Here’s an ATC truism that you can take to the bank. You can’t change anything in this system without affecting another part of the system that you never considered. This is a relatively new piece of phraseology that’s come about because of a technology change.
“BrandX 123, traffic, two o’clock, five miles, southwest bound, descending one five thousand, a Boeing seven thirty seven.”
“BrandX 123, roger, we’ve got him on TCAS.”
Anyone want to show me that one in the book? Think it’s harmless? Let’s go over it again.
This time the scenario is that the controller is behind, and he’s got a frequency full of airplanes. He’s trying get a visual separation situation set up because if he can’t get it, the traffic is going to be stuck at 15,000 feet for the next 40 miles. In other words, he’s “cocked and locked,” and just waiting to hear:
“BrandX 123, roger, we’ve got him (garbled).”
The controller just heard what he needed (and wanted) to hear and he “pulls the trigger”:
“BrandX 123, maintain visual separation from the seven thirty seven he’ll be descending through your altitude. Airliner456 descend and maintain one one thousand the traffic has you in sight and will maintain visual separation.”
Toss in a blocked transmission (you, trying to correct the mistake) and a controller that got in too big of a hurry just once too often and you’ve got yourself a real problem. I haven’t heard of it happening yet; I certainly hope it never does. What you say (or don’t say) on the frequency can go a long way to keep it from happening.
Do You Hear What I Hear?
I have a good friend who took me on a tour of my airspace one day in his Cessna. The entire trip was very educational and I’d recommend it to any controller. Being able to see the terrain and the surroundings will bring a whole new perspective to how you work airplanes. There’s nothing like flying into the sun with a lot of haze and trying to pick out the airport, to make you appreciate how difficult it can be. Ever since that tour I’ve been acutely aware of what time of day it is and where the sun is in relation to the airplane.
What I found most fascinating about the whole trip, though, was the difference in the quality of the audio. We flew for over an hour and every transmission I heard was clear as a bell. I can’t go 10 minutes at work without having to say, “Say again?” I don’t know if it’s because we were wearing headphones in the plane or if a control room is noisier than the cabin of a Cessna. It could be that there are just so many more mental distractions working a sector than being a passenger on a nice flight at sunset. All I know is the radios sounded a lot better. The view was a heck of a lot better too.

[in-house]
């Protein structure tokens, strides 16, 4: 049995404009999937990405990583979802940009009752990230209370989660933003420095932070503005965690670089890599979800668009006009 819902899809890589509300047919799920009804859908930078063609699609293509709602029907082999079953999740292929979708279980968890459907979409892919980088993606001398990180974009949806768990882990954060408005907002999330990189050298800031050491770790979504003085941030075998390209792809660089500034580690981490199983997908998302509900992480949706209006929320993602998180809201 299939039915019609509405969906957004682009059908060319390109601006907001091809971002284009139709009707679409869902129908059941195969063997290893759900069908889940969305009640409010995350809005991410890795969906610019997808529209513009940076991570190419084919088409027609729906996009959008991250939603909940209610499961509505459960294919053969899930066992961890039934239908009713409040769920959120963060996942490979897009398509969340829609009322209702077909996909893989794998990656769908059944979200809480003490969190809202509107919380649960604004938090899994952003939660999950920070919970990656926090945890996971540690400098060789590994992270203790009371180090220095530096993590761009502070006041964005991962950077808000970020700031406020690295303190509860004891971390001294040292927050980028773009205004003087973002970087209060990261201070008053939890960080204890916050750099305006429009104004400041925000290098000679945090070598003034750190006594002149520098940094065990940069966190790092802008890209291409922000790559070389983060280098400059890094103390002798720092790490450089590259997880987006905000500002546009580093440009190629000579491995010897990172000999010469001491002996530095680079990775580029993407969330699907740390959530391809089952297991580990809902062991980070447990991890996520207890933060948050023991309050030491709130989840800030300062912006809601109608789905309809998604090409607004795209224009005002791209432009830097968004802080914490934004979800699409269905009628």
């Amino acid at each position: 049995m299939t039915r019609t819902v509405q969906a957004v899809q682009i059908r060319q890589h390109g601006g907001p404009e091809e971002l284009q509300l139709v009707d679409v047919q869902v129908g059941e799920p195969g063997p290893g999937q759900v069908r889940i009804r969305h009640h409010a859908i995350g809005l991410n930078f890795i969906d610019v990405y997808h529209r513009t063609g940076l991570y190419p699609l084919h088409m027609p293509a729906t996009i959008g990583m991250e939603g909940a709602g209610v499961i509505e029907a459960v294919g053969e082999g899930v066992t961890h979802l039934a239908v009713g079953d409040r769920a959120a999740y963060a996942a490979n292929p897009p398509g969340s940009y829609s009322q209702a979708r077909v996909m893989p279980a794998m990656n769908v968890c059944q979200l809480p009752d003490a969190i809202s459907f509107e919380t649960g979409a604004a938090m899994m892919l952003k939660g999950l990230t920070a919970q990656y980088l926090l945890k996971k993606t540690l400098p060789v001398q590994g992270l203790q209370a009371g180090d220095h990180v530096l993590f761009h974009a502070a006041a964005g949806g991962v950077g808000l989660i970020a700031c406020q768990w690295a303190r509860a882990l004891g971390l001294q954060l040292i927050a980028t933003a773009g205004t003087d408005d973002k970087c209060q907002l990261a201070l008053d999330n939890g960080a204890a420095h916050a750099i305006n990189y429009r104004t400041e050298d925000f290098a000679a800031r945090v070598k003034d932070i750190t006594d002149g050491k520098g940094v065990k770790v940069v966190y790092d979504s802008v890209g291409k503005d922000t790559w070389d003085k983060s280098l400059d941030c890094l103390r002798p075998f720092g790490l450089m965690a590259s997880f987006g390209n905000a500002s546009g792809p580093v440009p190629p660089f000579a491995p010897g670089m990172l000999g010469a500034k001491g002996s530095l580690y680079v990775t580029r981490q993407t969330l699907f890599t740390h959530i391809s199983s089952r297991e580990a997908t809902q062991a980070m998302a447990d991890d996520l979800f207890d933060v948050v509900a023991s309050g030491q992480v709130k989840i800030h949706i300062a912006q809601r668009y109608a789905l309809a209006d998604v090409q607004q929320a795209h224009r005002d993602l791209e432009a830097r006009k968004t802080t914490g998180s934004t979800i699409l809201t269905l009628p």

In case you are wondering why I’m rambling on about this I’m trying to make a point. It’s hard to hear in the control room. Standard phraseology is easier to hear than anything else you can dream up on your own. You may have the latest greatest noise canceling radio system but I’m still wearing the same Plantronics Starset I was issued 20 years ago. Okay, it may not be the exact same Starset, but I don’t think being remanufactured in Mexico makes it much better than it was when Ronald Reagan was president.
Have you ever dialed the wrong number and gotten a secretary that says the same thing a thousand times a day? “Thank-you-for-calling-Joe’s-widgets-whom-may-I-direct-your-call-to”?
It’s a total surprise isn’t it? As you wonder what the heck she said, you manage to stammer, “Is this Joe’s pool hall?” knowing full well it isn’t. A controller complaining about pilots talking too fast is too risky for even me to take on. So I’ll sidestep the issue and point out something that might help me catch your check-in the first time.
Maybe, just maybe, if you do it by the book I might be able to cut out a few “Say agains.”
Those two words (Atlanta Center) at the beginning will give me the split second I need to stop talking to my D-side or listening to the supervisor and concentrate on what you’re saying. I’ll wait and see how bad I get hammered for this article before I start calling the kettle black.
Most of us have been communicating on the radio for so long that we never give it a second thought. That’s part of the problem. In researching this column, I took the time to ask several pilots when the last time phraseology was brought up in their refresher training. I didn’t find a single pilot that could remember. I asked airline, military, corporate and private pilots. All I got were puzzled expressions followed by, “Why do you ask? Are we doing something wrong?”
The answer of course is “Yes.” It’s amazing to me that as much emphasis as the FAA puts on “readback/hearback” for controllers, so little is seemingly put on training in the readback portion for pilots. As I hope I’ve demonstrated, it’s not just what you read back but how you read it back. I hope you’ll keep this article in mind the next time that you take any refresher training. If the instructor doesn’t include phraseology in the review, I hope you’ll ask why. Phraseology is worth giving a second thought.
Have a safe flight!
Facility Safety Representative
National Air Traffic Controllers Association